In PHP, we can escape a character by preceding it with a backslash (\).

There are two types of escaped characters in PHP.

There are those that are a special character in the language and need to be escaped to get the parser to treat them as a literal.

For example, \" means that the quote after the backslash is a literal quote, and \\ is used to include a literal backslash in a string. There are also those that are normal characters that serve as special characters when they are escaped.

For example, \n inserts a line break in the string at that location, and \r inserts a carriage return.



A Boolean represents two possible states: TRUE or FALSE.

Booleans only have two values, true and false. Booleans are often used in conditional testing. TRUE means 1 and FALSE means 0.



An array is a variable that can hold a group of values. Arrays are usually meant to store a collection of related data elements, although this is not a necessity. You access the individual elements by referring to their index position within the array. The position is either specified numerically or by name.

  • An array with a numeric index is commonly called an indexed array.

         $listing[0] = "first item";

         $listing[1] = "second item";

         $listing[2] = "third item";

  • An array with named positions is called an associated array.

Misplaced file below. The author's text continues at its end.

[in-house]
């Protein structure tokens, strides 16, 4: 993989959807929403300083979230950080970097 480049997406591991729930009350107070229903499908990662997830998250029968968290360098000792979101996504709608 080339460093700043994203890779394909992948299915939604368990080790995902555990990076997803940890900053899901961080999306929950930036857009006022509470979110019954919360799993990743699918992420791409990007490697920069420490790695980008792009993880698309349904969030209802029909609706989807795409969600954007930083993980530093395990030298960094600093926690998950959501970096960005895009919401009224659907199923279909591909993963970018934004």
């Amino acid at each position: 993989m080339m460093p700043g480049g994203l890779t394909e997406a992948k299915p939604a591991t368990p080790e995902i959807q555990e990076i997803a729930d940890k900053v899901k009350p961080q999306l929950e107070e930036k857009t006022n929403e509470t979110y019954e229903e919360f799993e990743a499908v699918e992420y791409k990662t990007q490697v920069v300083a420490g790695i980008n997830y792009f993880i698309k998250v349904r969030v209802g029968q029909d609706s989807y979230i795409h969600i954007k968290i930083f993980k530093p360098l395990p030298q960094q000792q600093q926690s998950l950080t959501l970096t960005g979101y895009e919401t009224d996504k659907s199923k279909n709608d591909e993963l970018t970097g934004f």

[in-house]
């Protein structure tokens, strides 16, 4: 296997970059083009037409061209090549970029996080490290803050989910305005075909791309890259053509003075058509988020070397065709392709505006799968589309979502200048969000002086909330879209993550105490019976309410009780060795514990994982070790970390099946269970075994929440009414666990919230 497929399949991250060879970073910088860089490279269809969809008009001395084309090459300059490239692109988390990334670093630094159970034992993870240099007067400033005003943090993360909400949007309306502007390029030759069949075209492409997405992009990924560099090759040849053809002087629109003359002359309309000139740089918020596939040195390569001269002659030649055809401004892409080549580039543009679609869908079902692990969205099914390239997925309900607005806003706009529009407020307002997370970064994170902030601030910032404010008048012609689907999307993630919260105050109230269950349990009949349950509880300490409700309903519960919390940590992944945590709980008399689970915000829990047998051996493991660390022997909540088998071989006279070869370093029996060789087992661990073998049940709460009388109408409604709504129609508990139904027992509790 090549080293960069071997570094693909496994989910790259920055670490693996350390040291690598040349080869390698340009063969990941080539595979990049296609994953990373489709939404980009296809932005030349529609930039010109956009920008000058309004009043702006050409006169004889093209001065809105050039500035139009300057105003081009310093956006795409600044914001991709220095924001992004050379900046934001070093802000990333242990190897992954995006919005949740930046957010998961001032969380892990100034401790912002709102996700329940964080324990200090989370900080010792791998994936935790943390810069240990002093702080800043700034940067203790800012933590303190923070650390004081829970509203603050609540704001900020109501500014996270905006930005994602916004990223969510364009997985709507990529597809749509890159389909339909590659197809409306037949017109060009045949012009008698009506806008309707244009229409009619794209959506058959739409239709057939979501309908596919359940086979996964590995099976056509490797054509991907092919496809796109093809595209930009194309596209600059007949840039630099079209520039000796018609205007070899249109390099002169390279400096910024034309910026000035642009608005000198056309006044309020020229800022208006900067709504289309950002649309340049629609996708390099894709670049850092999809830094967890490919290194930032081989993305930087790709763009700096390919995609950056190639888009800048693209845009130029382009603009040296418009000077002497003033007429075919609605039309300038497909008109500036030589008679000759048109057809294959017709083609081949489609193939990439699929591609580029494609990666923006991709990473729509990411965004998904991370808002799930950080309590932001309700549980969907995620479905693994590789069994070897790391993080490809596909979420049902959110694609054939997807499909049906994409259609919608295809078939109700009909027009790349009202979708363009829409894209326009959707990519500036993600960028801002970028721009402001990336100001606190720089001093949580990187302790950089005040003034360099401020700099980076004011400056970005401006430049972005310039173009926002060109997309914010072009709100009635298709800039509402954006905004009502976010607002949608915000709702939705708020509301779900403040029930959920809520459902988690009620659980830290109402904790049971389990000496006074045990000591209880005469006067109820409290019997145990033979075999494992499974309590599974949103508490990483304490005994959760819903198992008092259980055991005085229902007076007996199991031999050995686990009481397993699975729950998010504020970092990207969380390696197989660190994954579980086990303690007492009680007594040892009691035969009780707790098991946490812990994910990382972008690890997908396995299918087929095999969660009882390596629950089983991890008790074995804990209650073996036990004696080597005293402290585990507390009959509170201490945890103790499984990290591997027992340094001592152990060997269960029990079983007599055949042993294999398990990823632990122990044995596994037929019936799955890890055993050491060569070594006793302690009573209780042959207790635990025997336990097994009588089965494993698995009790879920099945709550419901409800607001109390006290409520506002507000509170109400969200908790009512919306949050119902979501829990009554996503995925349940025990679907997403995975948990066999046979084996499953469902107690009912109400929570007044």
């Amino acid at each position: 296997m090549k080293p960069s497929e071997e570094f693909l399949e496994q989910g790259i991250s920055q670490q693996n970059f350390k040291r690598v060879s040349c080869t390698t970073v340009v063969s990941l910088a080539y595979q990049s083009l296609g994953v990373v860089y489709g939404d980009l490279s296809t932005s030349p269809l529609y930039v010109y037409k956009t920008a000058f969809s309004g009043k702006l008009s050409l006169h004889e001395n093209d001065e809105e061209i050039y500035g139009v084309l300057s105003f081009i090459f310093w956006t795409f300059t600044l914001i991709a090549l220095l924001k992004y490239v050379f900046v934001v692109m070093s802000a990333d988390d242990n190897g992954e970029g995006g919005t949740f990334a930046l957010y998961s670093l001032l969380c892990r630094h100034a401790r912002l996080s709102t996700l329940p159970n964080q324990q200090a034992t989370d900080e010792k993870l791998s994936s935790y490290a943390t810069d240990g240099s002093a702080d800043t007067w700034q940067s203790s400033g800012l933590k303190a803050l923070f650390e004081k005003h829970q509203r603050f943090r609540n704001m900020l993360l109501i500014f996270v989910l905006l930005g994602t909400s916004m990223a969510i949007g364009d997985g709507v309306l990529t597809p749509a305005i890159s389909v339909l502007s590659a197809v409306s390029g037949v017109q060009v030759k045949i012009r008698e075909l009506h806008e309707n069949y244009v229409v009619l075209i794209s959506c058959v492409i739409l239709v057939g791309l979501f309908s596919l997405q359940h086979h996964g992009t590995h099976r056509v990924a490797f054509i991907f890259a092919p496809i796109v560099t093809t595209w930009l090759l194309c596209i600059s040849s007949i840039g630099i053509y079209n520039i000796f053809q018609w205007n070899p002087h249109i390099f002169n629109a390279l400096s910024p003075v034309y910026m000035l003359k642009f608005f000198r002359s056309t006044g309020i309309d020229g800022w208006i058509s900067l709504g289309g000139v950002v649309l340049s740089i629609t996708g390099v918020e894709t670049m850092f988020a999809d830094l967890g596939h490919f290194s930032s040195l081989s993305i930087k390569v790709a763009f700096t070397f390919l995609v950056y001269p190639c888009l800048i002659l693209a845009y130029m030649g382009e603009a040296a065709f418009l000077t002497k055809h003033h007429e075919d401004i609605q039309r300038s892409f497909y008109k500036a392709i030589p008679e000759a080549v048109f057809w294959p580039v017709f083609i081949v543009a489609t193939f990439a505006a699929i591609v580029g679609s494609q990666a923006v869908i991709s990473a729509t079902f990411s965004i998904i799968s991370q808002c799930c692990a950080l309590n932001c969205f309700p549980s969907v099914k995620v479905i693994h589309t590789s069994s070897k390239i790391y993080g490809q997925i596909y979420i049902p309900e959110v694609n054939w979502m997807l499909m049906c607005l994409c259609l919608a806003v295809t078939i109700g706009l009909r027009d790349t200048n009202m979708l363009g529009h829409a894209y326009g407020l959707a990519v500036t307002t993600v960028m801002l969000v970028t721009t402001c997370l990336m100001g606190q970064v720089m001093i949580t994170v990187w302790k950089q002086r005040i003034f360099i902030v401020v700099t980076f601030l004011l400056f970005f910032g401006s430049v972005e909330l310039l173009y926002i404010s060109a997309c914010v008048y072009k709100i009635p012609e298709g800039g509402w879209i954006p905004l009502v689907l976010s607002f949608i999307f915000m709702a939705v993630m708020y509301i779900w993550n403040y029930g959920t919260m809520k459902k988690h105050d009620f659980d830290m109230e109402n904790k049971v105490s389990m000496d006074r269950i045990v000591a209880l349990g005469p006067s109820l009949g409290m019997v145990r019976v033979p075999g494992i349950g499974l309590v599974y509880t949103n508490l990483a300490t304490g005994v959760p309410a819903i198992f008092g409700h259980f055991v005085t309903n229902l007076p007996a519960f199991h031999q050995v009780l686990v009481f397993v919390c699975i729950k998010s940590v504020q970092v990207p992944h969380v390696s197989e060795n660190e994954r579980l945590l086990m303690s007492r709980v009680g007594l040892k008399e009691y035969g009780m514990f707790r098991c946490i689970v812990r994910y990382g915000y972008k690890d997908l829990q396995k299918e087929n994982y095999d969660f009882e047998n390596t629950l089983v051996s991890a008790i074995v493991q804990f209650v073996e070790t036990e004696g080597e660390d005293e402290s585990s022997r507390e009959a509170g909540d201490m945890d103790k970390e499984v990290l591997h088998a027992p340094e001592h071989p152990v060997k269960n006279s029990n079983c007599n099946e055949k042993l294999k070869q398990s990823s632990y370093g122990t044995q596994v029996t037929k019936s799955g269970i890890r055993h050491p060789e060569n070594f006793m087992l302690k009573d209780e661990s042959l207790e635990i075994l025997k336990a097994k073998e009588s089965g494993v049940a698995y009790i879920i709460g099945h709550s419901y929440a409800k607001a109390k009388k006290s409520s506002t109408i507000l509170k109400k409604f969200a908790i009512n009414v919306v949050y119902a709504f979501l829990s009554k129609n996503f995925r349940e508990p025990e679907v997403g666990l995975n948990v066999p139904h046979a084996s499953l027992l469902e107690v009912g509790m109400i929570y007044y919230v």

$arName["item1"] = "abc";

         $arName["item2"] = "def";

         $arName["item3"] = "ghi";

In PHP, all arrays are associative, but you can still use a numeric index to access them. Indexed arrays start at position zero that means first element will be at positon 0.



$cars = array("Volvo","BMW","Toyota");



In above example $cars is an array. The PHP var_dump() function returns the data type and value.



PHP also can handle objects like any other object oriented programming languages.

An object is a data type that allows for the storage of not only data but also information on how to process that data.

The data elements stored within an object are referred to as its properties, also sometimes called the attributes of the object. The information, or code, describing how to process the data compromises what are called the methods of the object.

Objects have two components. First, you must declare a class of object. It defines the structure of the object to be constructed. Then you instantiate the object, which means you declare a variable to be of a certain class and assign values to it appropriately.

Another way of looking at objects is that they allow you to create your own data types. You define the data type in the object class, and then you use the data type in instances of that class.

Yes, there is also an is_object() function to test whether a variable is on object instance.


class Car {
    function Car() {
        $this->model = "VW";

// create an object
$herbie = new Car();

// show object properties
echo $herbie->model;



Null is a special data type which can have only one value, which is itself (NULL). Means a variable of data type NULL is a variable that has no value assigned to it.

Note: If a variable is created without a value, it is automatically assigned a value of NULL.

We can say that null is not only a data type, but also a keyword.



$x = "Hello world!";

$x = null;





Resources are not an actual data type, but the storing of a reference to functions and resources external to PHP. The most common example of using the resource data type is a database call.